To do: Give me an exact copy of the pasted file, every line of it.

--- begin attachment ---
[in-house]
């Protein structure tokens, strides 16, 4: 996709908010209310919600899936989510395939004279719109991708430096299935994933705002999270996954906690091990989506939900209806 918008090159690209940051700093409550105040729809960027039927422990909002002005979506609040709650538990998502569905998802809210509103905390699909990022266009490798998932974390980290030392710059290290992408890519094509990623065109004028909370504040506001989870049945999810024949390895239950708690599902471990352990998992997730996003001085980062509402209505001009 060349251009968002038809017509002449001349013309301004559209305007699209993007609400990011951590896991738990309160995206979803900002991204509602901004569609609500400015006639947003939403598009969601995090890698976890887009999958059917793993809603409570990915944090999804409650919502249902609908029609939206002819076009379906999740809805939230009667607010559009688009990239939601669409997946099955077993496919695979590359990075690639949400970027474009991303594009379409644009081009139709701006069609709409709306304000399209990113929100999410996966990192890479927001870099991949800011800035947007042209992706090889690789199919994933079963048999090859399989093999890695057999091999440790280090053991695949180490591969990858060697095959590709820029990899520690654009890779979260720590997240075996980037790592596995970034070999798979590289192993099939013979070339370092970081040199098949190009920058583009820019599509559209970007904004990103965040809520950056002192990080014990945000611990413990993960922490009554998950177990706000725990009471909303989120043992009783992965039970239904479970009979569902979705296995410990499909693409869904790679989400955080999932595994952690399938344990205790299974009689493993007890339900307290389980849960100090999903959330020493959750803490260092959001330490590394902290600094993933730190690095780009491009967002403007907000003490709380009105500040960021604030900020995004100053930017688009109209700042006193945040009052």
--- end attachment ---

[in-house]
């Protein structure tokens, strides 16, 4: 996709908010209310919600899936989510395939004279719109991708430096299935994933705002999270996954906690091990989506939900209806 918008090159690209940051700093409550105040729809960027039927422990909002002005979506609040709650538990998502569905998802809210509103905390699909990022266009490798998932974390980290030392710059290290992408890519094509990623065109004028909370504040506001989870049945999810024949390895239950708690599902471990352990998992997730996003001085980062509402209505001009 060349251009968002038809017509002449001349013309301004559209305007699209993007609400990011951590896991738990309160995206979803900002991204509602901004569609609500400015006639947003939403598009969601995090890698976890887009999958059917793993809603409570990915944090999804409650919502249902609908029609939206002819076009379906999740809805939230009667607010559009688009990239939601669409997946099955077993496919695979590359990075690639949400970027474009991303594009379409644009081009139709701006069609709409709306304000399209990113929100999410996966990192890479927001870099991949800011800035947007042209992706090889690789199919994933079963048999090859399989093999890695057999091999440790280090053991695949180490591969990858060697095959590709820029990899520690654009890779979260720590997240075996980037790592596995970034070999798979590289192993099939013979070339370092970081040199098949190009920058583009820019599509559209970007904004990103965040809520950056002192990080014990945000611990413990993960922490009554998950177990706000725990009471909303989120043992009783992965039970239904479970009979569902979705296995410990499909693409869904790679989400955080999932595994952690399938344990205790299974009689493993007890339900307290389980849960100090999903959330020493959750803490260092959001330490590394902290600094993933730190690095780009491009967002403007907000003490709380009105500040960021604030900020995004100053930017688009109209700042006193945040009052």